As of October 1, about 300,000 companies in Bulgaria will have an obligation to choose an electricity supplier. It is another step in the country’s electricity market liberalization and arguably the biggest one so far.
Bulgaria is one of the few European Union member states which have not fully liberalized their electricity markets. In September, Energy Minister Temenuzhka Petkova said the process started for households and small consumers has started, but that it would be finished in 2020.
According to the latest amendments to the energy law, companies will not have the right to buy electricity from the regulated market from October 1. The changes will affect about 300,000 companies.
Between 30,000 and 50,000 are already in the free market, which means about 250,000 companies will have to choose their supplier. Otherwise, they will have to sign contracts with the current supplier.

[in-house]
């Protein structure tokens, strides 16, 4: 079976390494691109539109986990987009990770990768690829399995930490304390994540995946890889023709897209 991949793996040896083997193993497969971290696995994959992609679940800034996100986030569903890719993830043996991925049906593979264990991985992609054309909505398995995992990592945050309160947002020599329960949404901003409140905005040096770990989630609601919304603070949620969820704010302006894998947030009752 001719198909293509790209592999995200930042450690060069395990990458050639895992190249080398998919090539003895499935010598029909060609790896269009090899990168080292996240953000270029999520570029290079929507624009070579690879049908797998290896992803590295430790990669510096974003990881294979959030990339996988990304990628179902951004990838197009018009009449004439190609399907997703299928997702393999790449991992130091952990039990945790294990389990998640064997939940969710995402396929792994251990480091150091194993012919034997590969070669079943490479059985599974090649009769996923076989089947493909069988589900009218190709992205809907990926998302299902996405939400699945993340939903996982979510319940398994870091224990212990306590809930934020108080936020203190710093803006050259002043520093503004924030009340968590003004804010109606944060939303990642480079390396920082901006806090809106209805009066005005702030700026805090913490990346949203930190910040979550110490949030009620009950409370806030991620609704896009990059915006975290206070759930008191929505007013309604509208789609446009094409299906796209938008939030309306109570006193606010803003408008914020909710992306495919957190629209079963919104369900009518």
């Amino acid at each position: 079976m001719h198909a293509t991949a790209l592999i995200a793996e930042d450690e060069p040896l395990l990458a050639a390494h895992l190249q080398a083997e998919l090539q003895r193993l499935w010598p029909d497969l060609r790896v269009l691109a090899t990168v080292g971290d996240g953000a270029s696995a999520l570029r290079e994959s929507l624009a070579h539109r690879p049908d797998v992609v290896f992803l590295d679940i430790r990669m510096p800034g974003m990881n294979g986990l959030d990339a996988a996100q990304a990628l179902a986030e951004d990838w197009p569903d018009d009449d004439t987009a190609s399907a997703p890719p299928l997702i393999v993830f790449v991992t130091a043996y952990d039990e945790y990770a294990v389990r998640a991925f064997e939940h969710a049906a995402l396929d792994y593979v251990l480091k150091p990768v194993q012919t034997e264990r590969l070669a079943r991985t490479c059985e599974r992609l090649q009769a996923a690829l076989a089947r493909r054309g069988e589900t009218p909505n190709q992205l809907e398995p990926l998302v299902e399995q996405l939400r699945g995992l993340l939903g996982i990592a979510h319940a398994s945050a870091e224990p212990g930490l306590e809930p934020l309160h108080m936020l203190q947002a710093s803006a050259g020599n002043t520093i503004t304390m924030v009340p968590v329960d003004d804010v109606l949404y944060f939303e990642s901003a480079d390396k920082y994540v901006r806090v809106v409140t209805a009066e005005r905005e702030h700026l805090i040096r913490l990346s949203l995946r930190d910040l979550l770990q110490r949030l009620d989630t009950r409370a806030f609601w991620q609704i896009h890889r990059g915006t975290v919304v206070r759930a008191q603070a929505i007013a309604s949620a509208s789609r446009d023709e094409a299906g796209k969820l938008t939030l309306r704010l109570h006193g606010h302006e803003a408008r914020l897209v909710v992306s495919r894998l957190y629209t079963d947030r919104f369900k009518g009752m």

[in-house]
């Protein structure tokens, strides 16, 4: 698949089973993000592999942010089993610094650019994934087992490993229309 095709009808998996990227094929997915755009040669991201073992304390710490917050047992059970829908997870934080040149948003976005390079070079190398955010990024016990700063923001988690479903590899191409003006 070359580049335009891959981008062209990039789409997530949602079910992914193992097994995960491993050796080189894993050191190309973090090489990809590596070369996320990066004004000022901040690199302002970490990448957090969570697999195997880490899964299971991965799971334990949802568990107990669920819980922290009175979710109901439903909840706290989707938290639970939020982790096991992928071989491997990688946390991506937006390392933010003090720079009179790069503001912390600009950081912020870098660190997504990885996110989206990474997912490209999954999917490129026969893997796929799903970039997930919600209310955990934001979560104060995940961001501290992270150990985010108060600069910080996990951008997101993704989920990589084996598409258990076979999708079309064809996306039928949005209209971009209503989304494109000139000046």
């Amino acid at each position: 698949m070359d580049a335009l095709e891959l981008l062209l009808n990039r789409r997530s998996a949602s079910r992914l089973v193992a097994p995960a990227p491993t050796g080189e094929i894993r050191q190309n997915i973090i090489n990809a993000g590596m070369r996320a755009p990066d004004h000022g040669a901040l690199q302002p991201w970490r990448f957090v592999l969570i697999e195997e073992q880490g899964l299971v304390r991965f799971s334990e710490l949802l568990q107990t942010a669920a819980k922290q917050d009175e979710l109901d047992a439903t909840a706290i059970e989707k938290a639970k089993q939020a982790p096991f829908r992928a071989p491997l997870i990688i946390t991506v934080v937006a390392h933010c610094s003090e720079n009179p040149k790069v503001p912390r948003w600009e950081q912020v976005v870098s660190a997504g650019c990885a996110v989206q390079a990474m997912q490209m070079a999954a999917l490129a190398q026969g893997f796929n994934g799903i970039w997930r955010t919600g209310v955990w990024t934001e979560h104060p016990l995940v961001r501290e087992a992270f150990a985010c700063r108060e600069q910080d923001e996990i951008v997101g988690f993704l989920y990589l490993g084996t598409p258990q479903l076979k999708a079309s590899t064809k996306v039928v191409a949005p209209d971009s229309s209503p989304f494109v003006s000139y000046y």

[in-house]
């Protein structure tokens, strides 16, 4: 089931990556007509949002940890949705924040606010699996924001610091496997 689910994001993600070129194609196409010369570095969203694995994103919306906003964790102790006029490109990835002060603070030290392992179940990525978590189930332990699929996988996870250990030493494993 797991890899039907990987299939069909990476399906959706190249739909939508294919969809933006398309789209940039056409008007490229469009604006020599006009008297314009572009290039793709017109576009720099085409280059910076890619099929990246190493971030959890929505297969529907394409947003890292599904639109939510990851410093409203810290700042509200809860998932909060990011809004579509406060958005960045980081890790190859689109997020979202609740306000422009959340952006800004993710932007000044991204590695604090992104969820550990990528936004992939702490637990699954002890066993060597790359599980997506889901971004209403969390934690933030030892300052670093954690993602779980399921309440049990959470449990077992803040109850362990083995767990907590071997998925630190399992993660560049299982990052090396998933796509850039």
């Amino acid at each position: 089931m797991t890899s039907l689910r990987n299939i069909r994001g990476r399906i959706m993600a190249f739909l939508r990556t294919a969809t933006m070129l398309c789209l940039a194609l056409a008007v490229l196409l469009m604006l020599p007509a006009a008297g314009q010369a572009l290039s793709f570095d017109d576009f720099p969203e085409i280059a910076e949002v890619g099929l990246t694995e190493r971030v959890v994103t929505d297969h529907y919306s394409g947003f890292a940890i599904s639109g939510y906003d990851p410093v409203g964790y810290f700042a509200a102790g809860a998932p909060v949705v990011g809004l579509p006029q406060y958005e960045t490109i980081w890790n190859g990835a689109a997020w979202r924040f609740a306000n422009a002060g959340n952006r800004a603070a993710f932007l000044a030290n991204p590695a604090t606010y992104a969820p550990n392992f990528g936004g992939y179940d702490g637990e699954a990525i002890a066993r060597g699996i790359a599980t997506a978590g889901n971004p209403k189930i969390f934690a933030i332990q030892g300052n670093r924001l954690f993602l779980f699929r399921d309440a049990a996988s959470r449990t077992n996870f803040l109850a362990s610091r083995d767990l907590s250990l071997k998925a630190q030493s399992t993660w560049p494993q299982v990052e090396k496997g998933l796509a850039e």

After that, they all have until July 1, 2021, to find a supplier or they will be supplied by the last resort supplier.
Its electricity will be more expensive, said Maria Krasteva, executive director of Bulgaria’s Free Energy Market Association, local media reported.
In terms of consumption, the 300,000 consumers represent one third (or 4.5 TWh per year) of the country’s regulated market. After the change, only households will remain on the regulated market.
Bulgaria amended the energy law to fulfill requirements introduced by the European Union to make it obligatory for non-household consumers to enter the free electricity market. The switch is in line with EU directive 2019/944.